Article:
A new national survey by the Conference of Court Public Information Officers shows the impact social media is having on judges and courts.
The 2014 CCPIO New Media Survey has some interesting findings. More courts are using social media like Facebook, Twitter, and YouTube as a public information tool. Facebook use by courts is up by more than 5 percent; Twitter use increased by 3.5 percent and YouTube by 3.2 percent.
Court officials have also changed their attitudes about reporters’ use of social media during courtroom proceedings. Nearly 66 percent of court officials in the previous survey had objected to the media’s sending of messages. Now only 46 percent say it’s inappropriate and 39 percent have no problem permitting it.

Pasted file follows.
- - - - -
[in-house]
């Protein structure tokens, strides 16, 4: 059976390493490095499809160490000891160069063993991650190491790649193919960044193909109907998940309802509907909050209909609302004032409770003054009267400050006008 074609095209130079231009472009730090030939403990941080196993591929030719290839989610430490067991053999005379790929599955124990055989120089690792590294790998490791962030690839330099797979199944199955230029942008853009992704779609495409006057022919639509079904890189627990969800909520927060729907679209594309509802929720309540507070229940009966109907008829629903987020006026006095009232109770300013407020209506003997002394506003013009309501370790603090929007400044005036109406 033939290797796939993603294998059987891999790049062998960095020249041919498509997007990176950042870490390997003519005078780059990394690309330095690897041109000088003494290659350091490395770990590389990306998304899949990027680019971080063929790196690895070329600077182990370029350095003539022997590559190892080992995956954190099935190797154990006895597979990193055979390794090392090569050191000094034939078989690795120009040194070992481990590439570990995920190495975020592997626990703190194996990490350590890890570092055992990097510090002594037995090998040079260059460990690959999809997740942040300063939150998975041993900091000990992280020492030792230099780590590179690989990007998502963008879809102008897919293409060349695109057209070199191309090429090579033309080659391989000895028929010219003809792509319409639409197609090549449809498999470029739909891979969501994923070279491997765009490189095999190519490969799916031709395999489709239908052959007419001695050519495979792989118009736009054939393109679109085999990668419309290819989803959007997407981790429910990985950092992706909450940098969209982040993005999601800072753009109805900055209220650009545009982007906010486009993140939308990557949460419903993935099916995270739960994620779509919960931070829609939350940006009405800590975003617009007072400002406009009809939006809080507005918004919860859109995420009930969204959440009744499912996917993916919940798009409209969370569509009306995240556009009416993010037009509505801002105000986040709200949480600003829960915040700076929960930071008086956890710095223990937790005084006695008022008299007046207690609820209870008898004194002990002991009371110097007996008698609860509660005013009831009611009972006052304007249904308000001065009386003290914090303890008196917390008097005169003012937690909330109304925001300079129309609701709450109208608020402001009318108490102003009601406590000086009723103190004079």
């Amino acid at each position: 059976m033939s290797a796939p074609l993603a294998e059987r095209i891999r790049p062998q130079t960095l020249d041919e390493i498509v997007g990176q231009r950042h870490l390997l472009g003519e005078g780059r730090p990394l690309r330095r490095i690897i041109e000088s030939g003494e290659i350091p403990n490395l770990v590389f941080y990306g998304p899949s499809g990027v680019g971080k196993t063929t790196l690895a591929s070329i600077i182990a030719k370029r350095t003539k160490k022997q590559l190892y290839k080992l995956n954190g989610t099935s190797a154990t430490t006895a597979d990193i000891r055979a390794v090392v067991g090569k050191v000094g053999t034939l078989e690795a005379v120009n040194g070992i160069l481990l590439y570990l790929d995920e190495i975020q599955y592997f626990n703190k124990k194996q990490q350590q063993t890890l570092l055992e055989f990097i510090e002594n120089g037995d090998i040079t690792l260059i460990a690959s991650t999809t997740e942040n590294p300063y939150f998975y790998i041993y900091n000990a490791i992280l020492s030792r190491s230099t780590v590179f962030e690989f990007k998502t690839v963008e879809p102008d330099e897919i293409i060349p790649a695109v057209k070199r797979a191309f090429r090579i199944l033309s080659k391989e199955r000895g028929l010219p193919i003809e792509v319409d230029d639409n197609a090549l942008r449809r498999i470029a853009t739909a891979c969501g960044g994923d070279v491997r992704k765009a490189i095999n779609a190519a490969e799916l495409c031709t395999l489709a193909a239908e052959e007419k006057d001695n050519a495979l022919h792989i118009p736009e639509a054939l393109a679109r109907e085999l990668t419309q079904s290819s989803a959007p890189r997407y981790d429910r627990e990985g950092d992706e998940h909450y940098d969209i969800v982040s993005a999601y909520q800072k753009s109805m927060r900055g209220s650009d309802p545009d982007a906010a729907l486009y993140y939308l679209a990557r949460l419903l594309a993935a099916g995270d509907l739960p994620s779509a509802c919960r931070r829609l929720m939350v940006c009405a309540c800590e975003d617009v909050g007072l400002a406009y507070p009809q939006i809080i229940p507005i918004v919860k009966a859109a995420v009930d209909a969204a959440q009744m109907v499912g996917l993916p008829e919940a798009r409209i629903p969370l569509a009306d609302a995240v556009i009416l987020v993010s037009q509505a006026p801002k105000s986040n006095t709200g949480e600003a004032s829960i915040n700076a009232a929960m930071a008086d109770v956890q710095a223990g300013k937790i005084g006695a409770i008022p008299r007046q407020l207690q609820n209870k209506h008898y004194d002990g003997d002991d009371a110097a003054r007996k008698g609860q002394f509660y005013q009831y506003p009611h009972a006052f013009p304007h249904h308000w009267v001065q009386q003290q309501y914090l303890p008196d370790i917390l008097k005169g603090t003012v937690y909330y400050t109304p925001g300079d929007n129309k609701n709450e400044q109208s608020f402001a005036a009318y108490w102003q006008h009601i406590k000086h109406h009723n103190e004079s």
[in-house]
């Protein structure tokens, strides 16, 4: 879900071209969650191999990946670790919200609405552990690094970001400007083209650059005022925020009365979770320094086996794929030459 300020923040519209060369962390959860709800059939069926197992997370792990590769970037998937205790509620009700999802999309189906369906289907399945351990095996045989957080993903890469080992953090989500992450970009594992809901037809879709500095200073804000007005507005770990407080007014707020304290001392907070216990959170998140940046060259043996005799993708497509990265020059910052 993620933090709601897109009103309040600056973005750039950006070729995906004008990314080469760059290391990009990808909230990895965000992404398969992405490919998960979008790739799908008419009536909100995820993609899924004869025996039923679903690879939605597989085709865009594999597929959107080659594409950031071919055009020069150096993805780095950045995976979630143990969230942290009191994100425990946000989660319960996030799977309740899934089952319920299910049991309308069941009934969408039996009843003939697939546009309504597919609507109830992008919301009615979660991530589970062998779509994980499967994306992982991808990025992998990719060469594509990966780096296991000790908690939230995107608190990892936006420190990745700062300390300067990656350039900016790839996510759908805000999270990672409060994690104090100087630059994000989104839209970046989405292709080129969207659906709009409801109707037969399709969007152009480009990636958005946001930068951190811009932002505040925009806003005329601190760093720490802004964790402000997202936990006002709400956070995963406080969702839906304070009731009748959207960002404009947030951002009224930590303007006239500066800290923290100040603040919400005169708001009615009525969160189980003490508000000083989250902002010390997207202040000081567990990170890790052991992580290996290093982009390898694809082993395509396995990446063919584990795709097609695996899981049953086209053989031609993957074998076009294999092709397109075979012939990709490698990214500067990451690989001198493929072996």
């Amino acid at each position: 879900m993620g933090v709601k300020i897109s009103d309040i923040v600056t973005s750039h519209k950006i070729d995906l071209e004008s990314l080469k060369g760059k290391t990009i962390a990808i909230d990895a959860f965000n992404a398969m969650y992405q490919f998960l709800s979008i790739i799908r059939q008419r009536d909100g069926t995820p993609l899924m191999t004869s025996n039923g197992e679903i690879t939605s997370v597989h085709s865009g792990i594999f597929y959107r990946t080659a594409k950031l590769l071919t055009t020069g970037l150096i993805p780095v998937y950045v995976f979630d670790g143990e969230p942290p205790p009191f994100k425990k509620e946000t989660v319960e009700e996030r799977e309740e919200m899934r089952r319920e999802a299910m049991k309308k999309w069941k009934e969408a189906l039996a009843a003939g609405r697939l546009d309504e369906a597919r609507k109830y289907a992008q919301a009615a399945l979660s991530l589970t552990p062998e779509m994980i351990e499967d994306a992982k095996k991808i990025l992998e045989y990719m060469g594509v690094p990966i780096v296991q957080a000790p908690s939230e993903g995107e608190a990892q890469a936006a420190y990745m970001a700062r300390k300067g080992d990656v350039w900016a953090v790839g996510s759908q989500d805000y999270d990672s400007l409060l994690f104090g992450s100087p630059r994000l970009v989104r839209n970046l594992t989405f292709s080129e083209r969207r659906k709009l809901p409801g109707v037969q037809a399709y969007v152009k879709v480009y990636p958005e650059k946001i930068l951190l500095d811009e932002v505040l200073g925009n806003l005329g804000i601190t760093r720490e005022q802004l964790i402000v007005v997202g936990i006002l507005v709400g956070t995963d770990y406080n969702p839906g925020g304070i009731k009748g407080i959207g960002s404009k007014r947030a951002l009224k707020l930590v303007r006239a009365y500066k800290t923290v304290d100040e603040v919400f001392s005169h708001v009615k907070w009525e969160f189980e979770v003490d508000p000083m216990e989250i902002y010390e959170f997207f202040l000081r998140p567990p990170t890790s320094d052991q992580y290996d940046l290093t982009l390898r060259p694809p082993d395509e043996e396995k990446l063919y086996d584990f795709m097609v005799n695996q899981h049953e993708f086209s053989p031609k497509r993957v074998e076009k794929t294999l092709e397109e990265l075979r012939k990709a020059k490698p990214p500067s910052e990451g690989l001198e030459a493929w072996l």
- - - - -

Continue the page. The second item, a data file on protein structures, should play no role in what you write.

Over time more judges and court personnel have begun to become comfortable using social media themselves, but there are still pitfalls for judges due to ethical restrictions on what they may say about their pending work and opinions they express. I certainly understand that concern, and since my first blog post in 2010, I’ve been very cautious in the topics chosen because I write as a sitting justice.
I was glad to share some thoughts about blogging in the survey report. While by no means an expert in the field of communication, I am a firm believer that exchanging ideas on the best ways to help the public understand our courts is time well spent.